You’re passionate about your mission, but it isn’t your whole life. Your family, home, hobbies, and health are important to your general well-being. . . and, in the end, focusing on these areas will ultimately help you become a better grantmaker. Here’s some straightforward advice from our grantmaker friends on a holistic approach to a better life.
Put your phone away from your desk while at work!
Grantmaker, Private Foundation
Sleep makes a world of difference.
Grantmaker, Health Foundation
Don’t Sweat the Small Stuff.
Too often, we spend endless amounts of time worrying about things we can’t change. The only thing this ever does is make us more stressed out or disappointed about something we have no control over. Instead, stay focused on things you can change. For instance, examine your outlook. . . Can you change your perception? This is not to say you should sit back and do nothing, but wishing things were different when you have no control over them causes anxiety. If you’ve done what you can, then things will fall into place the way they’re supposed to.
Stay focused on the things you can actually influence. Let the other stuff go.
Grantmaker, Family Foundation
Make Time for Yourself.
When you become overwhelmed by the swell of meetings, emails, and deadlines it is important to stop, take a breath, and take time for yourself. Whether that is blocking out an hour to go for a walk or taking 20 minutes a day to read your favorite book, schedule time for yourself in your busy agenda! By making sure you are at your best, you can be the best for your family and job as well.
Making sure my work/life balance is, well, balanced as best as it can be. Since we work in the nonprofit world, most of us have a heart for this work. That means that we often work late hours or bring our work home with us. We can consistently be consumed by the challenges we face, looking for solutions so that in the end, we make life better for people. That’s why most of us have chosen this line of work to dedicate ourselves to. I would just recommend that people take time for themselves. Go camping. Spend time with family. Visit that dream place. The more full you are, the better you can serve the people who need help the most.
Grantmaker, Community Foundation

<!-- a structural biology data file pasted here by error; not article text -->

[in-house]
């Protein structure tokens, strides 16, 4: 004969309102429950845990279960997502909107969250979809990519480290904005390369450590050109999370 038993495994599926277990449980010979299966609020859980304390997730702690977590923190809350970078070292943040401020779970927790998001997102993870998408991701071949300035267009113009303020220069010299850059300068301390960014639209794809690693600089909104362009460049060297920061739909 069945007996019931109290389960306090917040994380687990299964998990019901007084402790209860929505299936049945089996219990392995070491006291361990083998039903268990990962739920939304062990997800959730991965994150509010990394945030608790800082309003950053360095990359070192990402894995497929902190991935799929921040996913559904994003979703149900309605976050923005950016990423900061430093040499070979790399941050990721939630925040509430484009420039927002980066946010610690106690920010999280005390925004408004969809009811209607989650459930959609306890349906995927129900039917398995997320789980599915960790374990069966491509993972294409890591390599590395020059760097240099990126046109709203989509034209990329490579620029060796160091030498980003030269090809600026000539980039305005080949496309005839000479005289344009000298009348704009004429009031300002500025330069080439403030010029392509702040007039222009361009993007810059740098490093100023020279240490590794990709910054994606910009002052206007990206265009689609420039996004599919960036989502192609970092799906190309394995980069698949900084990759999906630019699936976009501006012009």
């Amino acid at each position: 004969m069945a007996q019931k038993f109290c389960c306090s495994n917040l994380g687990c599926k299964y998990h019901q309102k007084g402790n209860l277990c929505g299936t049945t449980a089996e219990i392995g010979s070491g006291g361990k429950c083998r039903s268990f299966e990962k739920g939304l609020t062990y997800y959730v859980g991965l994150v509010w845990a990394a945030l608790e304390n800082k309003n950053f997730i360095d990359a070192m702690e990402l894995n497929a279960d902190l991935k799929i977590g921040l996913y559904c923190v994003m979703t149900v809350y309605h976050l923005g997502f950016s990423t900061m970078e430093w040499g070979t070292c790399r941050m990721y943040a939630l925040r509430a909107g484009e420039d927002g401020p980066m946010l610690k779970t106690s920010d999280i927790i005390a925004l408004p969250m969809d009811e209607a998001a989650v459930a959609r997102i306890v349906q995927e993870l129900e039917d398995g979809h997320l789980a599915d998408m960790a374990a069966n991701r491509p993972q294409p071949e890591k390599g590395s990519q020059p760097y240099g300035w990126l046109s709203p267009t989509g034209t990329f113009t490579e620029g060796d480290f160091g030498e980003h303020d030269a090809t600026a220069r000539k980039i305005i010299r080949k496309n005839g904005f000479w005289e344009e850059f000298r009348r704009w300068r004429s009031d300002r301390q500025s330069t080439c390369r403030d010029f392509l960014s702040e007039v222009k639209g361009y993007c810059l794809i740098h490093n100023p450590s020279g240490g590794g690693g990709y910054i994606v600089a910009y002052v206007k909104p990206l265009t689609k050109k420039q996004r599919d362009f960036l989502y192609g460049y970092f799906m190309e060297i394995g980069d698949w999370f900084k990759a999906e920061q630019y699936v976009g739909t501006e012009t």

Live Like You’re on Vacation.
When you have a busy work life, sometimes the best thing you can do is create a vacation in your hometown. Whether it is trying a new restaurant, exploring a new landscape or just reading a book, it is important to take time and make your every-day life rich with experiences.
Live like you’re on vacation! Dress casually but fun, nap, read books, spend lots of time playing with your kids, eat out now and again, and play “tourist” in your hometown – go somewhere you wouldn’t normally, try something you haven’t yet, but you would think of if some friends popped in for the weekend. You never know how long life will last, and we get too few vacations anyway. Besides, you don’t have to buy a plane ticket to your hometown.
Grantmaker, Family Foundation
Exercise and Meditate.
When you only have so much time in a week, often the first sacrifices people make is their personal well-being and health. Exercising is one of the biggest stress relievers. So find ways to make it happen!
Challenge your co-workers to see who can get the most exercise time in (we use the MapMyFitness app at Foundant). Commit to one fun exercise class a week. Or join a local hiking group on Facebook. And you can do the same thing with meditation. Download an app to make it easy (Headspace is a great option), identify a quiet space where you can focus on your inner well-being, or ask your co-workers to sit down and listen to a guided meditation before a stressful meeting. Finding ways to help others will probably help you even more!
Monday morning meditation sessions as a group. We love it. Also having a flexible/agile work schedule, where we can work remotely as needed.
Grantmaker, Corporate Foundation
While these “tips” might seem obvious, they’re also the easiest things to ignore, make excuses not to do, or simply assume they’re not important. While we know there are a plethora of advice columns, blogs, memes, and more telling you to do exactly this – keep in mind that this came straight from the desks of your fellow grantmaking peers. Take note! It’s important to take care of yourself! After all, our philanthropic community would fall apart without you.
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